Weeks 1-5


Weeks 1-5





Baby—a gleam in your eye


How things develop


Week one is actually the week of your last period before your egg is fertilized (about two weeks later) and you get pregnant.


How you change


During this week, your body starts preparing for conception and pregnancy.





Your body’s getting ready for baby


How things develop


Right between weeks two and three (about day 14 of a 28-day cycle) an egg will be released into your fallopian tube (“ovulation”).


How you change


At this point in your cycle, your uterine lining is developing as a result of hormones your body is secreting to make the uterus receptive to the fertilized egg.





Congratulations, it’s a zygote!


How baby grows


During the third week, your fertilized egg is a zygote (created when the sperm and egg unite), moving along the fallopian tube towards the womb. The egg begins as a single cell, which divides again and again, then enters into the lining of the womb.


How you change


Right between weeks two and three (about day 14 of a 28-day cycle) an egg will be released into your fallopian tube—this is called "ovulation." Once the egg has been released, it is fertilized, you become pregnant, and the fertilized egg begins its journey to the womb.





Blasting into development


How baby grows


By week four, your zygote has continued to divide, becoming a group of cells with an outer shell called a blastocyst. The blastocyst enters the uterus, and splits into two parts that will become the placenta and the embryo.


The placenta carries oxygen and nutrients to your baby and carries waste products away from her. The other half of the egg will develop into the embryo, otherwise known as your baby-to-be.


During this week the following also occur:


  • Spinal cord development. A sheet of cells on the back of the embryo folds in the middle to form a tube that will become the baby's spinal cord.
  • Brain section development. One end of the tube enlarges to form the brain's major sections.

How you change


  • Pregnancy symptoms. Hormones from your ovaries may trigger fatigue, tingling, and aching breasts or nausea.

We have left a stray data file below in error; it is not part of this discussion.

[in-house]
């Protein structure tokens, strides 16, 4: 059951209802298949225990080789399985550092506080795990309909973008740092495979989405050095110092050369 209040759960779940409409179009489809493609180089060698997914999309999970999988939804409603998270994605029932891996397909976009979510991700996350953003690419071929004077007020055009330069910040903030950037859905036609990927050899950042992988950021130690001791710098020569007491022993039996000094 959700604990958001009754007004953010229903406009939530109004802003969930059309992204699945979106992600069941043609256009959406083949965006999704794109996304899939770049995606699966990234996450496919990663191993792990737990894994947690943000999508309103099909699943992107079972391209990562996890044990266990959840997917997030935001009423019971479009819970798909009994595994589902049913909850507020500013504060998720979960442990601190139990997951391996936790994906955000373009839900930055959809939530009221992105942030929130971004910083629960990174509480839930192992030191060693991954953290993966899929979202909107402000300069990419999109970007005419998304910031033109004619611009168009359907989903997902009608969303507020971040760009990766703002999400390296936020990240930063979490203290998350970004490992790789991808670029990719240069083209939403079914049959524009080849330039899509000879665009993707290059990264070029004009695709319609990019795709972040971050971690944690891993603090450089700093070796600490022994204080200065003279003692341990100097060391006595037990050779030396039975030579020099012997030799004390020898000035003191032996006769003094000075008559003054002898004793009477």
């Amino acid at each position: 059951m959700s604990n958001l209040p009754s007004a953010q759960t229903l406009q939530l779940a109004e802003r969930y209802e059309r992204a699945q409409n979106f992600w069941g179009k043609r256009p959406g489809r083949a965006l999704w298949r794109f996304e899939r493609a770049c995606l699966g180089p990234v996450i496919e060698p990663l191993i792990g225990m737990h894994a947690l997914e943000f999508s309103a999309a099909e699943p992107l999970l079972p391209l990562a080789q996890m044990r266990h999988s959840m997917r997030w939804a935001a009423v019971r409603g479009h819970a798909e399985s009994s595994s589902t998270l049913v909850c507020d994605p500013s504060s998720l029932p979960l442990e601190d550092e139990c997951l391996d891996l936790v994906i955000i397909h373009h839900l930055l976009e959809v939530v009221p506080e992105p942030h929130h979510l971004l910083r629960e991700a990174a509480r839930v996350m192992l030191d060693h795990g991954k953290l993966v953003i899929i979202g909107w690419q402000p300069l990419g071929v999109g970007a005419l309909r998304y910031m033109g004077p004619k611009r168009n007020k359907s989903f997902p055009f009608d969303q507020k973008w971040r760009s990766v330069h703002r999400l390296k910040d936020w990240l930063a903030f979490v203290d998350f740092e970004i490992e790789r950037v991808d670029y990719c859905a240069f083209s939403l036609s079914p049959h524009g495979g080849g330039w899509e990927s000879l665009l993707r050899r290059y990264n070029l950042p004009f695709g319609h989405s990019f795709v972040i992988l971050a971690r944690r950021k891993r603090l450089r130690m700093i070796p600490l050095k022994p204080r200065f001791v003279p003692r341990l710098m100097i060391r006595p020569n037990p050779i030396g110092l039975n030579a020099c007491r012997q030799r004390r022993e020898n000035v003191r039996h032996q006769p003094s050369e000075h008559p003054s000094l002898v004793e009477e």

• Missed period and possible spotting. By the end of this week you may notice that you've missed your period, although some women do experience spotting. Usually spotting is lighter than your normal period. Be sure to talk to your doctor if you have any concerns at all.





Growing strong


How baby grows


Your tiny embryo’s still only a bit bigger than an apple seed, but your baby’s very busy creating the three cell layers that will later form organs and tissues. Here's how each layer will develop:


  • The top layer. By the end of this week, the neural folds in the top layer of cells begin to fuse into a tube running from the top to the bottom of the embryo. The folic acid in your diet will help this take place. The top part of this tube will eventually form the front part of the brain. A bulge in the center of the embryo will become your baby's heart, which will start to beat this week. The rest of the tube will become your baby's spinal cord and backbone.
  • The middle layer. These cells will produce the circulatory system, bones, most muscles, cartilage, sex organs, and kidneys.
  • The bottom layer. These cells will form the lungs, intestines, and the beginnings of the urinary system.


How you change


  • Missed period. You’ll have missed your period or have experienced slight spotting.
  • Pregnancy symptoms. You might get morning sickness (feel nauseated) or feel fatigue.
  • Unappetizing smells and tastes. Strong smells or tastes may get to you during this time, so it might help to stay away from oily or fried foods and spicy dishes. Even strong-smelling cleaners and disinfectants may bother you right now.


Good to Know


Don't worry if you don't experience these symptoms. You may be one of the lucky moms who sail through early pregnancy without feeling nauseated at all!

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